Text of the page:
3D Nanomaterials Assembly via Material Voxels

Using shape-programmable DNA frames, scientists established a new nanofabrication platform for directing nanomaterial components of different natures

schematic of the programmable assembly of 3-D ordered nanostructures from material voxels enlarge

A schematic of the programmable assembly of 3-D ordered nanostructures from material voxels that can carry inorganic or organic nanoparticles with different functions, such as light emitters and absorbers, proteins, and enzymes with chemical activity. Image credit: Brookhaven National Laboratory.

The Science           

This new approach offers a rational assembly of nano-objects into ordered 3D arrays. 

The Impact

Self-assembly is an attractive method for building nano-systems for catalytic, optical, and energy materials, but creating the targeted 3D ordered nanomaterials is challenging. The developed platform offers assembly of nanomaterials via “material voxels.”


From optical to catalytic and energy materials, three-dimensional (3D) nanomaterials offer a pathway to new developments and, through self-assembly, a fast and easy way to create tailored materials. Even though self-assembly has successfully been used to organize a variety of nanomaterials, the process has been extremely system-specific, generating different structures based on the intrinsic properties of the materials used. 

In this work, scientists have developed a platform for assembling nanosized material components, or “nano-objects,” of very different types—inorganic and organic—into desired 3D structures. Their new DNA-programmable nanofabrication platform can be applied to organize a variety of 3D materials in the same prescribed ways.

To demonstrate their assembly approach, the scientists selected metallic (gold) and semiconducting (cadmium selenide) nanoparticles and a bacterial protein (streptavidin) as the inorganic and organic nano-objects to be placed inside the DNA frames.

The team confirmed the integrity of the DNA frames and formation of material voxels by imaging with electron microscopes at the Electron Microscopy Facility of the Center for Functional Nanomaterials (CFN) and the Van Andel Institute. They then probed the 3D lattice structures at the Coherent Hard X-ray Scattering (CHX) and Complex Materials Scattering (CMS) beamlines of the National Synchrotron Light Source II (NSLS-II). CFN and NSLS-II are U.S. Department of Energy (DOE) Office of Science User Facilities at DOE’s Brookhaven National Laboratory. Following their experimental studies, the researchers performed computational modeling revealing that the experimentally observed lattice structures (based on the x-ray scattering patterns) were the most thermodynamically stable ones that the material voxels could form.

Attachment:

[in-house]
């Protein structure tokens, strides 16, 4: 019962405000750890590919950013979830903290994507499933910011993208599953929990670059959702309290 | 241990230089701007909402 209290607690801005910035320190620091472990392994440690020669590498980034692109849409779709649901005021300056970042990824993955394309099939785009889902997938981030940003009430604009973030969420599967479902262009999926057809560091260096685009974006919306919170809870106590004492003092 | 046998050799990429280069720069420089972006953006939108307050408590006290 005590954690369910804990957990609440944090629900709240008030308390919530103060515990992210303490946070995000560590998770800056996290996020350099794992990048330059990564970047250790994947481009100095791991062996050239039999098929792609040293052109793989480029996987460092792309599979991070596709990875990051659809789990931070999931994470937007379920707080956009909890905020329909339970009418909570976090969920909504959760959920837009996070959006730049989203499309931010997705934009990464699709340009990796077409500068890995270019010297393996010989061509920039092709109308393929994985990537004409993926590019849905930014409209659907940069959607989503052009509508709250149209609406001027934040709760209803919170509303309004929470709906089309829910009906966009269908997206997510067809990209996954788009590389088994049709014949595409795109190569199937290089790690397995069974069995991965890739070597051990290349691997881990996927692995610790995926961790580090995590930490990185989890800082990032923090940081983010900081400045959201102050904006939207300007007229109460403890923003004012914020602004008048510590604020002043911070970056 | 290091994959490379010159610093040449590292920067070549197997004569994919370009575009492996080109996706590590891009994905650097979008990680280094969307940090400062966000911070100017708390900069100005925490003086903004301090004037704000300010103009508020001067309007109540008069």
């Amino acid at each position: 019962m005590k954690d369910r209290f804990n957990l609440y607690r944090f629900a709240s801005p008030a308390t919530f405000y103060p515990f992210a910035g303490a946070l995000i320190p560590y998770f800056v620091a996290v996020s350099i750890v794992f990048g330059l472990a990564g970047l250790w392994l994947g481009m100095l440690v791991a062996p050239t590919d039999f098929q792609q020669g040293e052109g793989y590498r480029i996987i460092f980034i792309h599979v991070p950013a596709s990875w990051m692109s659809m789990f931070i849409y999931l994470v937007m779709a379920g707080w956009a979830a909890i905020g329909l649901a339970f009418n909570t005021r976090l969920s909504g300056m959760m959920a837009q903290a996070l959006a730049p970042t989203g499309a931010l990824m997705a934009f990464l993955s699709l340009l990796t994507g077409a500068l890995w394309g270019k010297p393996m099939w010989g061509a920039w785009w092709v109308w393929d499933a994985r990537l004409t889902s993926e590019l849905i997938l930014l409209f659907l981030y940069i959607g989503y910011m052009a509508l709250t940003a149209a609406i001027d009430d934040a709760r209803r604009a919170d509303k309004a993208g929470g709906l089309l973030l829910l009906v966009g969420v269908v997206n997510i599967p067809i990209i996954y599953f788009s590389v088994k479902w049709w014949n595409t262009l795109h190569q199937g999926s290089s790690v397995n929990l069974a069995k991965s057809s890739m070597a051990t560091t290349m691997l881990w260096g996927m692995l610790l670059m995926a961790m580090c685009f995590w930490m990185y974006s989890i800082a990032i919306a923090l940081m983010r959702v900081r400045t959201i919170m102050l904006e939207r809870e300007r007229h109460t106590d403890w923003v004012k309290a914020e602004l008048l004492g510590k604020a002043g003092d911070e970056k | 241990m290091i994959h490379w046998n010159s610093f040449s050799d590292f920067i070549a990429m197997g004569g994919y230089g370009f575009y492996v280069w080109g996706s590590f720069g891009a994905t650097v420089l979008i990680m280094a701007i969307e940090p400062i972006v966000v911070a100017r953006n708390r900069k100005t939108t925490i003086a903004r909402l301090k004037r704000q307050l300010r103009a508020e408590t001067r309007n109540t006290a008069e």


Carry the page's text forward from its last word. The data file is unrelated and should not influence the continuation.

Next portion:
The team demonstrated how the assembly platform could be used to drive the organization of two different kinds of materials with chemical and optical functions.

Download the research summary slide

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Oleg Gang
Brookhaven National Laboratory
Columbia University


Y. Tian, J. R. Lhermitte, L. Bai, T. Vo, H. L. Xin, H. Li, R. Li, M. Fukuto, K. G. Yager, J. S. Kahn, Y. Xiong, B. Minevich, S. K. Kumar, O. Gang, L. Ordered three-dimensional nanomaterials using DNA-prescribed and valence-controlled material voxels. Nature Materials 19, 789–796 (2020). DOI: 10.1038/s41563-019-0550-x


We thank W. Xia for help with cryo-STEM imaging, M. Ji for help with negative stained TEM imaging, Y. Zhang and A. Fluerasu for help with SAXS measurement at the CHX beamline (NSLS-II at the Brookhaven National Laboratory), M. Cotlet and J. Chen for help with optical characterization, and D. Chen for help with illustrations. Cryo-EM data was collected at the David Van Andel Advanced Cryo-Electron Microscopy Suite in the Van Andel Research Institute. HL was supported by the US National Institutes of Health (GM111472 and GM124170) and the Van Andel Research Institute. This research used resources of the Center for Functional Nanomaterials, and the National Synchrotron Light Source II, which are U.S. DOE Office of Science Facilities at Brookhaven National Laboratory under Contract No. DE-SC0012704. This work was supported by the US Department of Energy, Office of Basic Energy Sciences, grant DE-SC0008772.

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